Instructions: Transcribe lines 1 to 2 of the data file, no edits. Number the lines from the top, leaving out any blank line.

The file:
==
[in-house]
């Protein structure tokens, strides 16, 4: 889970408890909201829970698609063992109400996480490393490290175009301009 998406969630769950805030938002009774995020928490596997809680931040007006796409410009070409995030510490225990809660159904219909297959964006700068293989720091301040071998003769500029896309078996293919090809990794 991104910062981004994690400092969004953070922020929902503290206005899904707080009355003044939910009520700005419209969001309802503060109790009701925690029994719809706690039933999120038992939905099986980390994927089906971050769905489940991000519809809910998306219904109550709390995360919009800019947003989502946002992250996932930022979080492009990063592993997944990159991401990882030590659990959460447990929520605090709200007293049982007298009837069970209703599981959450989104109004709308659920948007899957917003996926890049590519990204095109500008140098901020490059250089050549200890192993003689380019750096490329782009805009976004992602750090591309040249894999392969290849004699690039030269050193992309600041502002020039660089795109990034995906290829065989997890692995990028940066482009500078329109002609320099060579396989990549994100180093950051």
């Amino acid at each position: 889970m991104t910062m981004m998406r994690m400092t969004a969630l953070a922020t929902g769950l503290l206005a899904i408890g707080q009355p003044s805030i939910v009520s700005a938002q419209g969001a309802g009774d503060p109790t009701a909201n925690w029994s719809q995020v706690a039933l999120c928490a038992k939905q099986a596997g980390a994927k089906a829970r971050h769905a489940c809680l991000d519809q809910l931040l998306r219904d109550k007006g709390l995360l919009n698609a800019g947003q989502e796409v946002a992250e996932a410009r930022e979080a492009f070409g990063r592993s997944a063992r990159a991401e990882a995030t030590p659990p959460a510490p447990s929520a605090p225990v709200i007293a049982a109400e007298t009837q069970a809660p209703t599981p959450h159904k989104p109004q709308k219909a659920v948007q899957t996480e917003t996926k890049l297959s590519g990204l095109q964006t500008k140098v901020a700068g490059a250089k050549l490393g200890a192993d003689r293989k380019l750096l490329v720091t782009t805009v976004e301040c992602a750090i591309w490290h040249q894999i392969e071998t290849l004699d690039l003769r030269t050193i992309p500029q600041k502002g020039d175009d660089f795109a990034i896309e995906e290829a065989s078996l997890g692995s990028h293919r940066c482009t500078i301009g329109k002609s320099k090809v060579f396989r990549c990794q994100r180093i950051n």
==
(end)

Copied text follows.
[in-house]
């Protein structure tokens, strides 16, 4: 889970408890909201829970698609063992109400996480490393490290175009301009 998406969630769950805030938002009774995020928490596997809680931040007006796409410009070409995030510490225990809660159904219909297959964006700068293989720091301040071998003769500029896309078996293919090809990794 991104910062981004994690400092969004953070922020929902503290206005899904707080009355003044939910009520700005419209969001309802503060109790009701925690029994719809706690039933999120038992939905099986980390994927089906971050769905489940991000519809809910998306219904109550709390995360919009800019947003989502946002992250996932930022979080492009990063592993997944990159991401990882030590659990959460447990929520605090709200007293049982007298009837069970209703599981959450989104109004709308659920948007899957917003996926890049590519990204095109500008140098901020490059250089050549200890192993003689380019750096490329782009805009976004992602750090591309040249894999392969290849004699690039030269050193992309600041502002020039660089795109990034995906290829065989997890692995990028940066482009500078329109002609320099060579396989990549994100180093950051």